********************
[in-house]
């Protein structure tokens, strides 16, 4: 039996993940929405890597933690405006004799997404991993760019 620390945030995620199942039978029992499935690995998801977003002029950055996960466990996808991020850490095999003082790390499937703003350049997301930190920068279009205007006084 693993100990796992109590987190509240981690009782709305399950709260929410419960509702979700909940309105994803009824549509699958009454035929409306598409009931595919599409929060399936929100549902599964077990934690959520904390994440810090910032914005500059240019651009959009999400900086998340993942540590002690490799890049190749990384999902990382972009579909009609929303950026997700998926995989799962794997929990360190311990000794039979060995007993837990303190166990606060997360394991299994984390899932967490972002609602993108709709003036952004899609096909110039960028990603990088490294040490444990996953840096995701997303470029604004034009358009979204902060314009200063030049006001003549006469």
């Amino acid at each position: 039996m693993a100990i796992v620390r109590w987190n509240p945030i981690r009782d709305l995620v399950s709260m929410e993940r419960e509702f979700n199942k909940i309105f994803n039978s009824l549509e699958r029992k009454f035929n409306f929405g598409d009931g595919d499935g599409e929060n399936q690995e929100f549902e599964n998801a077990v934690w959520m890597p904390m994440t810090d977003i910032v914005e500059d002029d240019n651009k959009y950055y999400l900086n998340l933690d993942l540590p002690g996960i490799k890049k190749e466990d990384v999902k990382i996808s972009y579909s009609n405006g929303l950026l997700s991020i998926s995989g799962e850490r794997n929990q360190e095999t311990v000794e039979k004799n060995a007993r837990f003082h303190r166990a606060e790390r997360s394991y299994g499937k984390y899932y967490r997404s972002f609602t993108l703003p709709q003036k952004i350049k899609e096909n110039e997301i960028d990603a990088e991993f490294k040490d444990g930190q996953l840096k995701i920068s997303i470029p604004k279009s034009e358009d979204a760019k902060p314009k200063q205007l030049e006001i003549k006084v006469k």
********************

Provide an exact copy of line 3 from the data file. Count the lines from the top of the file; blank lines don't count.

């Amino acid at each position: 039996m693993a100990i796992v620390r109590w987190n509240p945030i981690r009782d709305l995620v399950s709260m929410e993940r419960e509702f979700n199942k909940i309105f994803n039978s009824l549509e699958r029992k009454f035929n409306f929405g598409d009931g595919d499935g599409e929060n399936q690995e929100f549902e599964n998801a077990v934690w959520m890597p904390m994440t810090d977003i910032v914005e500059d002029d240019n651009k959009y950055y999400l900086n998340l933690d993942l540590p002690g996960i490799k890049k190749e466990d990384v999902k990382i996808s972009y579909s009609n405006g929303l950026l997700s991020i998926s995989g799962e850490r794997n929990q360190e095999t311990v000794e039979k004799n060995a007993r837990f003082h303190r166990a606060e790390r997360s394991y299994g499937k984390y899932y967490r997404s972002f609602t993108l703003p709709q003036k952004i350049k899609e096909n110039e997301i960028d990603a990088e991993f490294k040490d444990g930190q996953l840096k995701i920068s997303i470029p604004k279009s034009e358009d979204a760019k902060p314009k200063q205007l030049e006001i003549k006084v006469k």